China follows Finnish lead in social work education
The central government of China has been strongly committed to the development of social work education since the 2000s. Chinese universities have taken an active approach to developing the field's academic education, and they have also turned to Europe for example.
“European social work has a strong orientation towards the welfare state, whereas the American tradition is more focused on the individual, placing more emphasis on therapy. The European model is closer to the traditional Chinese way of thinking,” Professor of Social Work Juha Hämäläinen says.
Juha Hämäläinen emphasises that collaborating with Chinese universities has also given new perspectives to the development of social work education in Finland. “For instance, we have paid increasing attention to the practical organisation of social work education and to how the idea of research-based social work is realised therein.”
Ever since the early 2010s, social work at the University of Eastern Finland has been collaborating with the Shanghai-based Fudan University in the development of education and research in social work. Over the years, the partnership has been complemented by Sun Yat-sen University and Nanjing Normal University, as well as by the Universities of Gothenburg, Keele and Hertfordshire as key European partners.
Sino-Finnish Centre for Child Protection Research is a significant platform for collaboration
According to Hämäläinen, the Sino-Finnish Centre for Child Protection Research, established by the University of Eastern Finland and Fudan University in 2016, constitutes a significant platform for collaboration. The mission of the centre is to further develop research-based child protection in China and, in doing so, promote child protection legislation and its enforcement.
“In our joint research projects, we have identified significant cultural factors that define the Chinese mindset and conception of family. In part, these factors explain some of the emphases of Chinese child protection.”
Unlike Finland, for example, China doesn’t have separate child protection laws. However, a new family law was passed in China three years ago, and this legislation contains elements of child protection.
“Thanks to this, child protection has taken significant steps forward in China. However, there are still problems with the enforcement of this legislation, and some of them are related to Chinese traditions.”
Family work in Yunnan focuses on supporting left-behind children
China’s left-behind children constitute a major theme of research for the Sino-Finnish Centre for Child Protection Research. With parents taking up jobs in cities, there are millions of children in rural China who have been left behind in the care of their relatives and neighbours.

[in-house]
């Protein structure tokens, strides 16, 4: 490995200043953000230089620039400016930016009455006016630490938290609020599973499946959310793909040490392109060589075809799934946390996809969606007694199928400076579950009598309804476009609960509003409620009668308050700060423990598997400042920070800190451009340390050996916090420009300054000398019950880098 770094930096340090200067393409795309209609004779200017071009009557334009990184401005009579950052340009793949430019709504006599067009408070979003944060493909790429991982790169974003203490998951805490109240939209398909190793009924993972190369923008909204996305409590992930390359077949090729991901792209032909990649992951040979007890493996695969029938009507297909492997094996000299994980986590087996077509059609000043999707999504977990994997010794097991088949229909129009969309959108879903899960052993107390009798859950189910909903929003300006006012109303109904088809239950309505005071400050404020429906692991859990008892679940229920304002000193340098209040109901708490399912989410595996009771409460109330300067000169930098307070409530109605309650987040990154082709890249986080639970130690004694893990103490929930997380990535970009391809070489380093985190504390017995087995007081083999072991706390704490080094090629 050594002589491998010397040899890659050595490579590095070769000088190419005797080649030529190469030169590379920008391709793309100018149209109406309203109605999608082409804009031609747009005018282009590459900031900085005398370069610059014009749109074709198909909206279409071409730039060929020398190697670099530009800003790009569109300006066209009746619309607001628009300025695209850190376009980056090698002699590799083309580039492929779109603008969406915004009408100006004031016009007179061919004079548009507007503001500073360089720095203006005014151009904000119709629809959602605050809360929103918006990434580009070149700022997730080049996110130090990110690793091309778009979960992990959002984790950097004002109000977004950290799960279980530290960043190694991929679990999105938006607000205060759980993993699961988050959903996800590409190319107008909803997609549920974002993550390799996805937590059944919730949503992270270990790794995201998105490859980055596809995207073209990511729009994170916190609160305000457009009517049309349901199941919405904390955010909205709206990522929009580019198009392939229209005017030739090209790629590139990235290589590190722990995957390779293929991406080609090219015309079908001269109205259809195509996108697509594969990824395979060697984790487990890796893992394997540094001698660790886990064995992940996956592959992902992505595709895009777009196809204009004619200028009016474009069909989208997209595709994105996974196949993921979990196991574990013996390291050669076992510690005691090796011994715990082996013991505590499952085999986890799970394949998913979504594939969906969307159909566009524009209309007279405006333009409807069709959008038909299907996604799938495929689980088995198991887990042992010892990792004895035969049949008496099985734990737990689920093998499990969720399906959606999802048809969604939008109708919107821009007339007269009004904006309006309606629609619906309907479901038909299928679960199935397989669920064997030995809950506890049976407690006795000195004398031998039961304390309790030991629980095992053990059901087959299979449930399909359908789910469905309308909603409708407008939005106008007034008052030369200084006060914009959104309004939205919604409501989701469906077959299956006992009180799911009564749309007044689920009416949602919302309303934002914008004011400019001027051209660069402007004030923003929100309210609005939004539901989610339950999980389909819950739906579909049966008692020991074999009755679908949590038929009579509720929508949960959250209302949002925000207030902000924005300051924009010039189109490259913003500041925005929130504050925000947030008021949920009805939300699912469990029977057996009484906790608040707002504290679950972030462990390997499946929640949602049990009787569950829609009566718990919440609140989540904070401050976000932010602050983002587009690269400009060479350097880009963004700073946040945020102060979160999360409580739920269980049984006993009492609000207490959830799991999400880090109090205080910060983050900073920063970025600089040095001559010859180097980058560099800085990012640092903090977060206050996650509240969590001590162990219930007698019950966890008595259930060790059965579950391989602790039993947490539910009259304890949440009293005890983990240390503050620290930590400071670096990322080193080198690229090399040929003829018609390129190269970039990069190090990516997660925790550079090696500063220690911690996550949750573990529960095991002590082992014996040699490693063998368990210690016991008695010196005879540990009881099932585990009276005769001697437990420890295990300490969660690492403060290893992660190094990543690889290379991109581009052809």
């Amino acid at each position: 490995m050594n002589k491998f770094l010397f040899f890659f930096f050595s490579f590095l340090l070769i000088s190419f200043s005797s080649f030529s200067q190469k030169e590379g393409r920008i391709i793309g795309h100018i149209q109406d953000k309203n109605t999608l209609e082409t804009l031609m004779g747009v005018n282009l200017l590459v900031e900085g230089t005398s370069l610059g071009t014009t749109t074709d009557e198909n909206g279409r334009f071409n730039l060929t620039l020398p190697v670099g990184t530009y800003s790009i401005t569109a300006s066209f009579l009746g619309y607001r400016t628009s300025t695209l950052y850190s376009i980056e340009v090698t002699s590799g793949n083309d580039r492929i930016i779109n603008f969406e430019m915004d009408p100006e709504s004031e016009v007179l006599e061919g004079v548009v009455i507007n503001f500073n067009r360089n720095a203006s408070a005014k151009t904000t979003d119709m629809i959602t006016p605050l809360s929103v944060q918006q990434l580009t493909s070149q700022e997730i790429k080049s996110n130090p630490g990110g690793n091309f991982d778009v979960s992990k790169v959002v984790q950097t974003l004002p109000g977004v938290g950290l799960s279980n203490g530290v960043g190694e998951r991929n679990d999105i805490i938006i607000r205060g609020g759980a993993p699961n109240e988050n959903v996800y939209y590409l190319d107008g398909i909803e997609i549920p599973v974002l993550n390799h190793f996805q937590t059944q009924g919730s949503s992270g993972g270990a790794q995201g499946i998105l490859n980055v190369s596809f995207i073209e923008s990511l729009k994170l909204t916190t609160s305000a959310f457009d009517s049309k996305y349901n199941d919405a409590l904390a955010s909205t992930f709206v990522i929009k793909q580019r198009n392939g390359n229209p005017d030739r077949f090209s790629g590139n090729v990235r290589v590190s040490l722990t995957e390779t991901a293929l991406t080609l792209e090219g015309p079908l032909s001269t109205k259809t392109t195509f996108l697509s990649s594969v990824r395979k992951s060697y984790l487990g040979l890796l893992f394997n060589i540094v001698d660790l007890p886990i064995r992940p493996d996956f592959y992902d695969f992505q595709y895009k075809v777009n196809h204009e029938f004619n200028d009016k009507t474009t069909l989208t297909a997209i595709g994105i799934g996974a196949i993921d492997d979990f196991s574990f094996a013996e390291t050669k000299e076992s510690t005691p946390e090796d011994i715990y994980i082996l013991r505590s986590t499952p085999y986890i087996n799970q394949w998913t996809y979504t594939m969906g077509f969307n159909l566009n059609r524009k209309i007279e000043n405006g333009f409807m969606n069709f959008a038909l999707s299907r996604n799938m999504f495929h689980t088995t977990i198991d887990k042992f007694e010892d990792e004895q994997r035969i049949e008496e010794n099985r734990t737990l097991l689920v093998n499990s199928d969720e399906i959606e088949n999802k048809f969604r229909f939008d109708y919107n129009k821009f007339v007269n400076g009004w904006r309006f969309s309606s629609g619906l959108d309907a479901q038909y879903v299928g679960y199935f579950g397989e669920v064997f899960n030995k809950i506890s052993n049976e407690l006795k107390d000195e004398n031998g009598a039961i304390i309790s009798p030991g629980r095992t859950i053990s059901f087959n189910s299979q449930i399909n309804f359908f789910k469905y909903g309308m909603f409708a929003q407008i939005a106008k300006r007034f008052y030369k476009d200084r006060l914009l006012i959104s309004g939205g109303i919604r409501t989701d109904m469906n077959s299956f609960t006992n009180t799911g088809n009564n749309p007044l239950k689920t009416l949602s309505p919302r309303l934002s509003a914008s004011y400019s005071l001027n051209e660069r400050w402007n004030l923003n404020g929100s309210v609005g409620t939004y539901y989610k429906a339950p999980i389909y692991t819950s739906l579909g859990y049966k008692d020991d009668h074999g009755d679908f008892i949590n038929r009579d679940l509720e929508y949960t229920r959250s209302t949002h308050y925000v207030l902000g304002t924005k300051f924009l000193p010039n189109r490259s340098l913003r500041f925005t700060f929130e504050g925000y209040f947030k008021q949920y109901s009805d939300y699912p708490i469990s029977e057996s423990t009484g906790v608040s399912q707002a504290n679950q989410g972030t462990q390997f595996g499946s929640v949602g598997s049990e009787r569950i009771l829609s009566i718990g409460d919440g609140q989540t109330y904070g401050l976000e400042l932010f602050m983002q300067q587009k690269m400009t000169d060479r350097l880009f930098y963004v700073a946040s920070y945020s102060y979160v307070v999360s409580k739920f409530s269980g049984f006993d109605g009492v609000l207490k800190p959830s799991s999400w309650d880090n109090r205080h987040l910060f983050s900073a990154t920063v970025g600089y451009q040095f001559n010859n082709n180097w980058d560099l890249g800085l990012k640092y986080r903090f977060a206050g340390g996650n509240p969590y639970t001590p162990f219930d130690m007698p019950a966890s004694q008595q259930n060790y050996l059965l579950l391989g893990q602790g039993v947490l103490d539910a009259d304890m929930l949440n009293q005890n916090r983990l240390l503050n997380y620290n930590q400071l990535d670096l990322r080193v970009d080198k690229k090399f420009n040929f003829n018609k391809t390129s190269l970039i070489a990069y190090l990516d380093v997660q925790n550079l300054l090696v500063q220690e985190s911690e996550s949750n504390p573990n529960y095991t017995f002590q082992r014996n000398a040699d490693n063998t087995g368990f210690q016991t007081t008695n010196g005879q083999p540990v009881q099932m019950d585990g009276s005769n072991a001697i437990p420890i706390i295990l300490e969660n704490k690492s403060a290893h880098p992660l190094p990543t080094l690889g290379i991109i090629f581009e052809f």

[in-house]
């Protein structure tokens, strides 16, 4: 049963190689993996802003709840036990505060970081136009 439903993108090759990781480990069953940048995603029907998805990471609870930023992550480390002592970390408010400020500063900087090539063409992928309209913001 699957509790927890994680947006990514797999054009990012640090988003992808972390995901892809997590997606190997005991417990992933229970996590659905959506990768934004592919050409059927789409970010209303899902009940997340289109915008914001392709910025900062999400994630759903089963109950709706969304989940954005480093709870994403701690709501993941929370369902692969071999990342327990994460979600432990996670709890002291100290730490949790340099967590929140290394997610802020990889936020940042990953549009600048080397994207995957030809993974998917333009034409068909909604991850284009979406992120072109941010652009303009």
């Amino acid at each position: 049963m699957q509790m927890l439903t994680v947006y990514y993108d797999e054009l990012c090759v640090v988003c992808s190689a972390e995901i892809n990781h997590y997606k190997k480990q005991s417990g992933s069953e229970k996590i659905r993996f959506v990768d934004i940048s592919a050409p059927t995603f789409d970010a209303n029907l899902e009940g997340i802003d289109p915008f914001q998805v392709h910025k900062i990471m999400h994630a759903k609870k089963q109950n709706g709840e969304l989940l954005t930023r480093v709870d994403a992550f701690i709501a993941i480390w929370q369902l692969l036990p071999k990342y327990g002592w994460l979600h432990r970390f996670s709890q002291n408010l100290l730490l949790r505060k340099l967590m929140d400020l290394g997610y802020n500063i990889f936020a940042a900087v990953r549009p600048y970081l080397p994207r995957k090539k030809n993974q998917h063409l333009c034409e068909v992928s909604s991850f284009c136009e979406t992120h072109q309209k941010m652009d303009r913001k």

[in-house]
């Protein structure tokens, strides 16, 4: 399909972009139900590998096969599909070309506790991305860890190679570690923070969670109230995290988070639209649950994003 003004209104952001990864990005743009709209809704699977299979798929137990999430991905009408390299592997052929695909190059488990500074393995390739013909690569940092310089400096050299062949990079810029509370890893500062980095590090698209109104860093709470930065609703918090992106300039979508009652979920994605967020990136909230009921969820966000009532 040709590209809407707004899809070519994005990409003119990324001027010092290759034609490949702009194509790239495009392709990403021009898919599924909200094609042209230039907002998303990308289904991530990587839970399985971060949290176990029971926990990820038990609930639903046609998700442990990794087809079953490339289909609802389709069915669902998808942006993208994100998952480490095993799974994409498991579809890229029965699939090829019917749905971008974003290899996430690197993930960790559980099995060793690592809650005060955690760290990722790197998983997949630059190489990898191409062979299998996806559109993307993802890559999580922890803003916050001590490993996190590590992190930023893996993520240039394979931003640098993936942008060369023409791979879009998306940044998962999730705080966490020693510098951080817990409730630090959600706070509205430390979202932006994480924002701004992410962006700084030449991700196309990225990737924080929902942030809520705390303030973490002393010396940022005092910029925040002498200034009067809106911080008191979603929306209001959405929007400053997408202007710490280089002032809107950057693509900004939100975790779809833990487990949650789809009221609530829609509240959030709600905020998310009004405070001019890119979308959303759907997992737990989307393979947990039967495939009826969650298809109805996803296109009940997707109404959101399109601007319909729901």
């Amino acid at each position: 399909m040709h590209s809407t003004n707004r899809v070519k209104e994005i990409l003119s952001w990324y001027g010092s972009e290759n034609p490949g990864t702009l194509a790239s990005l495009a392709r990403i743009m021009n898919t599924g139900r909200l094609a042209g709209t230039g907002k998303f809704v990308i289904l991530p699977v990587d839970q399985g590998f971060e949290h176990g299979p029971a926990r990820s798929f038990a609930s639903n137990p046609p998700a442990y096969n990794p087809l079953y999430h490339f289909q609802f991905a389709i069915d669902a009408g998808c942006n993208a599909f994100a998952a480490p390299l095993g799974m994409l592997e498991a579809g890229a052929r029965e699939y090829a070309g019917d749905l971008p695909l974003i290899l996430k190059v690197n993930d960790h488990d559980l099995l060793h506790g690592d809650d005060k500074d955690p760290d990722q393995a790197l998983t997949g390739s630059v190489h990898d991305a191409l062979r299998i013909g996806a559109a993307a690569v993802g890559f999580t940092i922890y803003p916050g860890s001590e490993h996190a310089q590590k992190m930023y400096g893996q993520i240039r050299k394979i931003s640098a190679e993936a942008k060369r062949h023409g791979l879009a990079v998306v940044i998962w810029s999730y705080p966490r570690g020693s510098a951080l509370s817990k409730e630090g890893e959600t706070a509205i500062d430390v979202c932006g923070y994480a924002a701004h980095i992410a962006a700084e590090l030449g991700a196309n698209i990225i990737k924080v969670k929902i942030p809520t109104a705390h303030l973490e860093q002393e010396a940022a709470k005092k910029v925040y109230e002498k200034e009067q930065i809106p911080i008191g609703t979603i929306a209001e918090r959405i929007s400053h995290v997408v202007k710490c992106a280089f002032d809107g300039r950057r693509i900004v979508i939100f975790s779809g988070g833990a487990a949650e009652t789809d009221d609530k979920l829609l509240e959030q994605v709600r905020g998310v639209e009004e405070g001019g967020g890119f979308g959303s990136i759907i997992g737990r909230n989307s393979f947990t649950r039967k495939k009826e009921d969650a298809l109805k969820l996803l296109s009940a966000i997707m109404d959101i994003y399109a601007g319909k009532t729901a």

“This is a major challenge for the Chinese society. We are involved in a project led by Fudan University in Yunnan, a poor province in the south of China. Working together with the local government there, we are developing structures of family work and child protection to support families that are affected by this migration in particular."
Developing practical training in social work education
In China, there is a need to enhance collaboration between academic social work education and organisations operating in the field. Currently, a project funded by the EU is working to develop working life relationships in social work education, focusing on practical training in particular. In addition to the universities, two Chinese national-level academic social work organisations are also participating in the project.
“In the project, we train instructors who are familiar with the studies in practice, as well as skilled practical training counsellors for the field of social work. In addition to developing pedagogical practices, we also produce educational materials and a manual for practical social work counselling.”
“Research-based development stands in the core of this project, and it is a key element of modern social work.”
“We have partnered up with the leading universities in China. They have internalised the idea of research-based social work and research-based development very well, and this concept has made it easy to move forward in our collaboration,” Hämäläinen says, pleased.
Researcher mobility and various research visits constitute a key element of the collaboration. The Kuopio Campus has hosted visiting professors from China, and researchers from the University of Eastern Finland have had an opportunity to work in China. The next visit of the Chinese partners to Kuopio will be on 1–5 April, during which they will learn about the city’s social work, among other things.